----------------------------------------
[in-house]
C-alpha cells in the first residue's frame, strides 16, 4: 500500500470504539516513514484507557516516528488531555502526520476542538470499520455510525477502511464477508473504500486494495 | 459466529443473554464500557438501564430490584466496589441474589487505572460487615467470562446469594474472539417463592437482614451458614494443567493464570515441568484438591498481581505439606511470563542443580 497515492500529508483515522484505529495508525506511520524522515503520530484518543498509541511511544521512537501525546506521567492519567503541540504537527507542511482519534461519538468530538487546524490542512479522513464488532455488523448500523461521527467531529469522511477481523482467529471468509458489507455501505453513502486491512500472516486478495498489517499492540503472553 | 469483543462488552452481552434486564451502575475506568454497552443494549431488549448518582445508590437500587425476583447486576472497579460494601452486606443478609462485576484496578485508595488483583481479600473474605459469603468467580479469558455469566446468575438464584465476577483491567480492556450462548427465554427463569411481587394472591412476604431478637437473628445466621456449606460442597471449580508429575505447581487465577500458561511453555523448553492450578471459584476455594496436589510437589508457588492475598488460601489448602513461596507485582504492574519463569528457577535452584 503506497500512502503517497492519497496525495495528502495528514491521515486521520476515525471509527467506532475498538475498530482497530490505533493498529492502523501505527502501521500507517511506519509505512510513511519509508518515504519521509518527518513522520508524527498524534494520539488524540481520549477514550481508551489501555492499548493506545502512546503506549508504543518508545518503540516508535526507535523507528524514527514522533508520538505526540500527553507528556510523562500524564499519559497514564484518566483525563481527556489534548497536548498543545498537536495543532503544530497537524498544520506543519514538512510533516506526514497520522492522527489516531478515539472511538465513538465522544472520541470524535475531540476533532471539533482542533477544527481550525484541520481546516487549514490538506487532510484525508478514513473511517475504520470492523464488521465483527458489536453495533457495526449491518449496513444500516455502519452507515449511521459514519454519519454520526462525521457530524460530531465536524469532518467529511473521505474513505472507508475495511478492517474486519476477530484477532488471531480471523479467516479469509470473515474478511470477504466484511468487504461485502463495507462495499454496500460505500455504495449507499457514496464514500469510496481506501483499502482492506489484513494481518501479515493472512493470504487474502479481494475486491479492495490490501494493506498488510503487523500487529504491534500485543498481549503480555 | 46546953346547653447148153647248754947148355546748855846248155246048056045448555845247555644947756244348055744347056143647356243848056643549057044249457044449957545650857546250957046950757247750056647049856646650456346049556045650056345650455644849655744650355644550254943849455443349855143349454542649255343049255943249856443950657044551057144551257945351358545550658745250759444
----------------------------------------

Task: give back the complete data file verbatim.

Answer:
[in-house]
C-alpha cells in the first residue's frame, strides 16, 4: 500500500470504539516513514484507557516516528488531555502526520476542538470499520455510525477502511464477508473504500486494495 | 459466529443473554464500557438501564430490584466496589441474589487505572460487615467470562446469594474472539417463592437482614451458614494443567493464570515441568484438591498481581505439606511470563542443580 497515492500529508483515522484505529495508525506511520524522515503520530484518543498509541511511544521512537501525546506521567492519567503541540504537527507542511482519534461519538468530538487546524490542512479522513464488532455488523448500523461521527467531529469522511477481523482467529471468509458489507455501505453513502486491512500472516486478495498489517499492540503472553 | 469483543462488552452481552434486564451502575475506568454497552443494549431488549448518582445508590437500587425476583447486576472497579460494601452486606443478609462485576484496578485508595488483583481479600473474605459469603468467580479469558455469566446468575438464584465476577483491567480492556450462548427465554427463569411481587394472591412476604431478637437473628445466621456449606460442597471449580508429575505447581487465577500458561511453555523448553492450578471459584476455594496436589510437589508457588492475598488460601489448602513461596507485582504492574519463569528457577535452584 503506497500512502503517497492519497496525495495528502495528514491521515486521520476515525471509527467506532475498538475498530482497530490505533493498529492502523501505527502501521500507517511506519509505512510513511519509508518515504519521509518527518513522520508524527498524534494520539488524540481520549477514550481508551489501555492499548493506545502512546503506549508504543518508545518503540516508535526507535523507528524514527514522533508520538505526540500527553507528556510523562500524564499519559497514564484518566483525563481527556489534548497536548498543545498537536495543532503544530497537524498544520506543519514538512510533516506526514497520522492522527489516531478515539472511538465513538465522544472520541470524535475531540476533532471539533482542533477544527481550525484541520481546516487549514490538506487532510484525508478514513473511517475504520470492523464488521465483527458489536453495533457495526449491518449496513444500516455502519452507515449511521459514519454519519454520526462525521457530524460530531465536524469532518467529511473521505474513505472507508475495511478492517474486519476477530484477532488471531480471523479467516479469509470473515474478511470477504466484511468487504461485502463495507462495499454496500460505500455504495449507499457514496464514500469510496481506501483499502482492506489484513494481518501479515493472512493470504487474502479481494475486491479492495490490501494493506498488510503487523500487529504491534500485543498481549503480555 | 46546953346547653447148153647248754947148355546748855846248155246048056045448555845247555644947756244348055744347056143647356243848056643549057044249457044449957545650857546250957046950757247750056647049856646650456346049556045650056345650455644849655744650355644550254943849455443349855143349454542649255343049255943249856443950657044551057144551257945351358545550658745250759444